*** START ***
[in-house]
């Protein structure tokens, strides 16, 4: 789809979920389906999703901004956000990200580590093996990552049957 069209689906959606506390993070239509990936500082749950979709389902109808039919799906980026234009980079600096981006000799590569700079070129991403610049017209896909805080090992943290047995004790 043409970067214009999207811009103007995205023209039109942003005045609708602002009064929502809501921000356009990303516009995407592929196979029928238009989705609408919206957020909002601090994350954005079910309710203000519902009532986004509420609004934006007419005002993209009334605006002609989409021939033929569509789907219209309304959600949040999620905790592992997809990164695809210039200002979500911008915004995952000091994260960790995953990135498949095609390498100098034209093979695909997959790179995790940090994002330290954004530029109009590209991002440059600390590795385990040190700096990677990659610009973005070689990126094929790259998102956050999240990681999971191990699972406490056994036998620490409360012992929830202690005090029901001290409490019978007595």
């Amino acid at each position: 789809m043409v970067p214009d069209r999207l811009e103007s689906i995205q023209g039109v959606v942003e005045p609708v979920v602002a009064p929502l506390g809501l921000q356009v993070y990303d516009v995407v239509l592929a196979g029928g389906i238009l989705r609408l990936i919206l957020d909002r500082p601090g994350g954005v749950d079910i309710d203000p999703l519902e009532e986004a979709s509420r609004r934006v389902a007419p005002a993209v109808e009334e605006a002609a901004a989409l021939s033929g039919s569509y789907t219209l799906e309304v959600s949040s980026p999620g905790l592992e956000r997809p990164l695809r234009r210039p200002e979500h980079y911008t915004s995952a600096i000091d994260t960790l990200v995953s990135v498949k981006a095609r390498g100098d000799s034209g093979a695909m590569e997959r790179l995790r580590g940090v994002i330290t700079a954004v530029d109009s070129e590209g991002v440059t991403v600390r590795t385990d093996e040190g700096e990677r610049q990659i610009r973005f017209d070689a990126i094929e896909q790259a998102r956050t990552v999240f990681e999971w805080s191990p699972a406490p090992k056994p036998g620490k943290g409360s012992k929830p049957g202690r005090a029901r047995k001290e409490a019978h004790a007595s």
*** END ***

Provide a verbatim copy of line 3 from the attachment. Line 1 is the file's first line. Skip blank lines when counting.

């Amino acid at each position: 789809m043409v970067p214009d069209r999207l811009e103007s689906i995205q023209g039109v959606v942003e005045p609708v979920v602002a009064p929502l506390g809501l921000q356009v993070y990303d516009v995407v239509l592929a196979g029928g389906i238009l989705r609408l990936i919206l957020d909002r500082p601090g994350g954005v749950d079910i309710d203000p999703l519902e009532e986004a979709s509420r609004r934006v389902a007419p005002a993209v109808e009334e605006a002609a901004a989409l021939s033929g039919s569509y789907t219209l799906e309304v959600s949040s980026p999620g905790l592992e956000r997809p990164l695809r234009r210039p200002e979500h980079y911008t915004s995952a600096i000091d994260t960790l990200v995953s990135v498949k981006a095609r390498g100098d000799s034209g093979a695909m590569e997959r790179l995790r580590g940090v994002i330290t700079a954004v530029d109009s070129e590209g991002v440059t991403v600390r590795t385990d093996e040190g700096e990677r610049q990659i610009r973005f017209d070689a990126i094929e896909q790259a998102r956050t990552v999240f990681e999971w805080s191990p699972a406490p090992k056994p036998g620490k943290g409360s012992k929830p049957g202690r005090a029901r047995k001290e409490a019978h004790a007595s």